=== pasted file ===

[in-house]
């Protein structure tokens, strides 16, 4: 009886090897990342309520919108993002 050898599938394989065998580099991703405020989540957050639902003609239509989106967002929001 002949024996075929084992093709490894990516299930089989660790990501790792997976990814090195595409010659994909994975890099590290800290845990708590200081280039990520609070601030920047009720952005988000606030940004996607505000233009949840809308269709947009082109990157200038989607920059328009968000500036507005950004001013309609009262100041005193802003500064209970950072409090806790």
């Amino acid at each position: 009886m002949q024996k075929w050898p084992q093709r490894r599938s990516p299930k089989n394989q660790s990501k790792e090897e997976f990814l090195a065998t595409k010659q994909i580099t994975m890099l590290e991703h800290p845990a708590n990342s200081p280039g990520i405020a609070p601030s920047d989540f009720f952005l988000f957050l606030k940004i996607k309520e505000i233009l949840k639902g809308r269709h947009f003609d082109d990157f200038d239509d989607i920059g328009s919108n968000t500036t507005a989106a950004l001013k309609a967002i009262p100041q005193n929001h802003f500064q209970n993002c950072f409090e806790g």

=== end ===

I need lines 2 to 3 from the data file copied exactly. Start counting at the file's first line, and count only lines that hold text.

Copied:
């Protein structure tokens, strides 16, 4: 009886090897990342309520919108993002 050898599938394989065998580099991703405020989540957050639902003609239509989106967002929001 002949024996075929084992093709490894990516299930089989660790990501790792997976990814090195595409010659994909994975890099590290800290845990708590200081280039990520609070601030920047009720952005988000606030940004996607505000233009949840809308269709947009082109990157200038989607920059328009968000500036507005950004001013309609009262100041005193802003500064209970950072409090806790």
């Amino acid at each position: 009886m002949q024996k075929w050898p084992q093709r490894r599938s990516p299930k089989n394989q660790s990501k790792e090897e997976f990814l090195a065998t595409k010659q994909i580099t994975m890099l590290e991703h800290p845990a708590n990342s200081p280039g990520i405020a609070p601030s920047d989540f009720f952005l988000f957050l606030k940004i996607k309520e505000i233009l949840k639902g809308r269709h947009f003609d082109d990157f200038d239509d989607i920059g328009s919108n968000t500036t507005a989106a950004l001013k309609a967002i009262p100041q005193n929001h802003f500064q209970n993002c950072f409090e806790g």